In an earlier post, I foolishly ventured that

Red Ed wrote:In restricted sudoku, there seem to be very few symmetries to exploit, so we would appear to be in the unfortunate situation of needing much more computing power to calculate a much smaller number ...

Well, not so

The number of restricted sudokus, such that no digit appears at the same offset in any two 3x3 boxes, appears to be 201105135151764480. Here's how ...

1. without loss of generality, we can assume the top left box is 1...9 in order. We can also assume that the 1s in boxes 2,3 (top middle/right) are in rows 2,3 respectively and the 1s in boxes 4,7 are in columns 2,3. So we solve the problem with those constraints and multiply the answer by 9! x 4.

2. naively, we can just exhaust over the 244 subproblems corresponding to each of the possible arrangements of 1s. Someone said earlier that there are 8784 arrangements without the constraints above, so that's 8784/9 = 976 with 1 in the top left cell and 976/4 = 244 with the additional row/col constraints. But we can do better.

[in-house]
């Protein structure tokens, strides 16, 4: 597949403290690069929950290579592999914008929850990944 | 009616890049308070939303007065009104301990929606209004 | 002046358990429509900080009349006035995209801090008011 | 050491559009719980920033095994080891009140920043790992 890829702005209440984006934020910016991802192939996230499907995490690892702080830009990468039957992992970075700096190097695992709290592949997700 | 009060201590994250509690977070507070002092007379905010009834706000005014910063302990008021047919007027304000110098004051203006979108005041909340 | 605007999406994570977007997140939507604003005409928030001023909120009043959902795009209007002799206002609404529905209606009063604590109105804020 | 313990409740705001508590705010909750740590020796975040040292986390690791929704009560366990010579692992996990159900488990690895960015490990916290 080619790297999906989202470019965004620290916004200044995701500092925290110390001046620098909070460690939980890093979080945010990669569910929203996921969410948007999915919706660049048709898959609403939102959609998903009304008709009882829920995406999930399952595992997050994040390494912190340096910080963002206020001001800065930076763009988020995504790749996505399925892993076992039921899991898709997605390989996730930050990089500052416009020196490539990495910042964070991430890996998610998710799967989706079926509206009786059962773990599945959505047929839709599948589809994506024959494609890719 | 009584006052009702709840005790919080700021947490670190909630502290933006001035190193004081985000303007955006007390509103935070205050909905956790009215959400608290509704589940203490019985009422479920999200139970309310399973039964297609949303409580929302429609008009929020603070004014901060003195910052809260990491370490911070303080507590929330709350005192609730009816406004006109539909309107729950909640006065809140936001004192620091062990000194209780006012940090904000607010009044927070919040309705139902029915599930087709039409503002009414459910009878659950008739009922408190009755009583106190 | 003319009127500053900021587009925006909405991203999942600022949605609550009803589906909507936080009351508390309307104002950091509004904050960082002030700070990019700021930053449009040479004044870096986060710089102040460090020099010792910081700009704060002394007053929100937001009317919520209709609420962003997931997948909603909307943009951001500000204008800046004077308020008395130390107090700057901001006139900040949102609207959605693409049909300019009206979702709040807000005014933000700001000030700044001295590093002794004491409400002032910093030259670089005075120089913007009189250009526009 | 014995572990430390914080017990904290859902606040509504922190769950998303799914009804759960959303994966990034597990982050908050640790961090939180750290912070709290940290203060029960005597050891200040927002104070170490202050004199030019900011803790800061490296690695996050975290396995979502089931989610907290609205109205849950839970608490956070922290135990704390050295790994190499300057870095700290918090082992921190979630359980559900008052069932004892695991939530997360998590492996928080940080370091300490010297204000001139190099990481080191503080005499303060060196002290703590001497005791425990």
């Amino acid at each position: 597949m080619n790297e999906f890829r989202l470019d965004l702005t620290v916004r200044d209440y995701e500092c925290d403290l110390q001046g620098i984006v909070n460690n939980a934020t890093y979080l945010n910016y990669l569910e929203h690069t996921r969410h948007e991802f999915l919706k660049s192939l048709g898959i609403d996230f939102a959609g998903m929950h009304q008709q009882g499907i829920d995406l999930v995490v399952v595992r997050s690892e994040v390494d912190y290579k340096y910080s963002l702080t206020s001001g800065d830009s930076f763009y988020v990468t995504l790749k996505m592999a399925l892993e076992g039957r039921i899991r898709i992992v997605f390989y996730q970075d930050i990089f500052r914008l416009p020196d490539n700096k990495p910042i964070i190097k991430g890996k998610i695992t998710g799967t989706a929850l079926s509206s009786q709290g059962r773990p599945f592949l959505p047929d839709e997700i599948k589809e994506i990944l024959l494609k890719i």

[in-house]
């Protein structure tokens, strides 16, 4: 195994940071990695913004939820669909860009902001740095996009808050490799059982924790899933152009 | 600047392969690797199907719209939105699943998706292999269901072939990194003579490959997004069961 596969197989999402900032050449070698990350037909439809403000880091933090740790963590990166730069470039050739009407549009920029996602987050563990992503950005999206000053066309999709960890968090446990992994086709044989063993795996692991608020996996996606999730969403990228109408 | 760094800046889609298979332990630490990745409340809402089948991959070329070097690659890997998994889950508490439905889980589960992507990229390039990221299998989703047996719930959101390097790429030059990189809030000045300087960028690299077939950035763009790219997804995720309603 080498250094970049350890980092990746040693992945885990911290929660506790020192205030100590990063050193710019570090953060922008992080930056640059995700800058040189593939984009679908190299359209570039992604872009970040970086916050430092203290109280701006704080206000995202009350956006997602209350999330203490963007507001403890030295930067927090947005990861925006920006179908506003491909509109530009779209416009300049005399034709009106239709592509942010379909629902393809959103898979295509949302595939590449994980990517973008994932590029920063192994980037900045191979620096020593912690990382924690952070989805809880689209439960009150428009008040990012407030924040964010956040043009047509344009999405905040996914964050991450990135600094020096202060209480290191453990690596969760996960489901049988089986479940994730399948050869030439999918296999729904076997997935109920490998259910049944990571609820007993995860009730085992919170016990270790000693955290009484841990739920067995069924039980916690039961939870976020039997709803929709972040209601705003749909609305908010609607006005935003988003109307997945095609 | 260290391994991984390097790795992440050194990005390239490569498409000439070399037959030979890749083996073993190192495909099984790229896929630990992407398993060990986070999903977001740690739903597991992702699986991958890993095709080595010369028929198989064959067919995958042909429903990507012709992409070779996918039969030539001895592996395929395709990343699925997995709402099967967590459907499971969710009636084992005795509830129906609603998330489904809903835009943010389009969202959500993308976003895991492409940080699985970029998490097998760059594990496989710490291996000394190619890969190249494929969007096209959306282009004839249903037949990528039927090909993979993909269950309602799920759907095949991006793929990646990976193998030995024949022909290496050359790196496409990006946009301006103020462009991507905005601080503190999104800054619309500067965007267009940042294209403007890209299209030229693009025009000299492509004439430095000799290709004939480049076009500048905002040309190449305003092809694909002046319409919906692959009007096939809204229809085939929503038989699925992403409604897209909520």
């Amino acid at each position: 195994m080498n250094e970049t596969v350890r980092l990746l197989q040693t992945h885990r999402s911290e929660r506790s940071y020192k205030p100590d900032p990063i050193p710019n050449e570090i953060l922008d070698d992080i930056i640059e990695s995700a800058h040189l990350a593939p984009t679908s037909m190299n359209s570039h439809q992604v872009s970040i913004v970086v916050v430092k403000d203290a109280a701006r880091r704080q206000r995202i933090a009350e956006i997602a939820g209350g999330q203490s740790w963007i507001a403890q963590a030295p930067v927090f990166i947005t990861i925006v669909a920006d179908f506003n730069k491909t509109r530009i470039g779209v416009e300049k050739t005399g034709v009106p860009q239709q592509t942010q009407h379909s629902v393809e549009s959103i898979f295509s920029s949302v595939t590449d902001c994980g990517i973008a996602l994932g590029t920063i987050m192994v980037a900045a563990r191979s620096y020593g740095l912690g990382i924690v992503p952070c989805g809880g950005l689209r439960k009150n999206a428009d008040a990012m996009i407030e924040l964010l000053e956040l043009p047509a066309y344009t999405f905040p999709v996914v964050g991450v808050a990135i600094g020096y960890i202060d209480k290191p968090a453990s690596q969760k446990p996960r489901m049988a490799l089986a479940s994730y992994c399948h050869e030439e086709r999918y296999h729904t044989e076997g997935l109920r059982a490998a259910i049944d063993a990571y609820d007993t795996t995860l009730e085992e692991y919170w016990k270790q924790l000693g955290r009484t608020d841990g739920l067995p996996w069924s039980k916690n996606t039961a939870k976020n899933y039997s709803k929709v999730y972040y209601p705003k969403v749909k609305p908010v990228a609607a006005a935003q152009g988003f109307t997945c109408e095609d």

3. following AFJ's and Bertram's lead, we can look for equivalence classes. The following operations leave the number of solutions intact: (a) rotate the whole grid; (b) transpose it; (c) switch the order of the row bands [by band, I mean rows 1,2,3 or 4,5,6 or 7,8,9]; (d) switch the order of the rows within each band according to the *same* permutation for each band. Applying these ops, we find that the 244 layouts of the 1s breaks down into 11 equivalence classes of sizes 1, 2, 4, 9, 12, 18, 18, 36, 36, 36, 72. The number of solutions for each of the 11 representative subproblems is different, suggesting this is the best we can do.

I could easily have messed up my sums here -- I've done it before. Anyone want to check it?